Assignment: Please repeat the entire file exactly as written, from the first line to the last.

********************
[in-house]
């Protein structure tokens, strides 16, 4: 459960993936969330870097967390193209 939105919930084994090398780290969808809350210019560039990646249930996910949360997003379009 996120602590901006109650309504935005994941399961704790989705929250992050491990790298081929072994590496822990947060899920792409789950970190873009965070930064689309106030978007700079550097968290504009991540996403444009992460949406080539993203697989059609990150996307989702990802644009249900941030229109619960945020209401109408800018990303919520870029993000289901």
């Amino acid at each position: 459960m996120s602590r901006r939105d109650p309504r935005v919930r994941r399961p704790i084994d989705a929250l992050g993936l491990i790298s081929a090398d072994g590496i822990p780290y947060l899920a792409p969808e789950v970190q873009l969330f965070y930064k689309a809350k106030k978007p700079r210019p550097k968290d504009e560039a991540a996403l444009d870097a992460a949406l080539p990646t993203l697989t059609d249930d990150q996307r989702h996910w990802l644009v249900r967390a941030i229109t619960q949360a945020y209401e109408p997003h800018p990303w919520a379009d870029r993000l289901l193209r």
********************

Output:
[in-house]
């Protein structure tokens, strides 16, 4: 459960993936969330870097967390193209 939105919930084994090398780290969808809350210019560039990646249930996910949360997003379009 996120602590901006109650309504935005994941399961704790989705929250992050491990790298081929072994590496822990947060899920792409789950970190873009965070930064689309106030978007700079550097968290504009991540996403444009992460949406080539993203697989059609990150996307989702990802644009249900941030229109619960945020209401109408800018990303919520870029993000289901």
């Amino acid at each position: 459960m996120s602590r901006r939105d109650p309504r935005v919930r994941r399961p704790i084994d989705a929250l992050g993936l491990i790298s081929a090398d072994g590496i822990p780290y947060l899920a792409p969808e789950v970190q873009l969330f965070y930064k689309a809350k106030k978007p700079r210019p550097k968290d504009e560039a991540a996403l444009d870097a992460a949406l080539p990646t993203l697989t059609d249930d990150q996307r989702h996910w990802l644009v249900r967390a941030i229109t619960q949360a945020y209401e109408p997003h800018p990303w919520a379009d870029r993000l289901l193209r």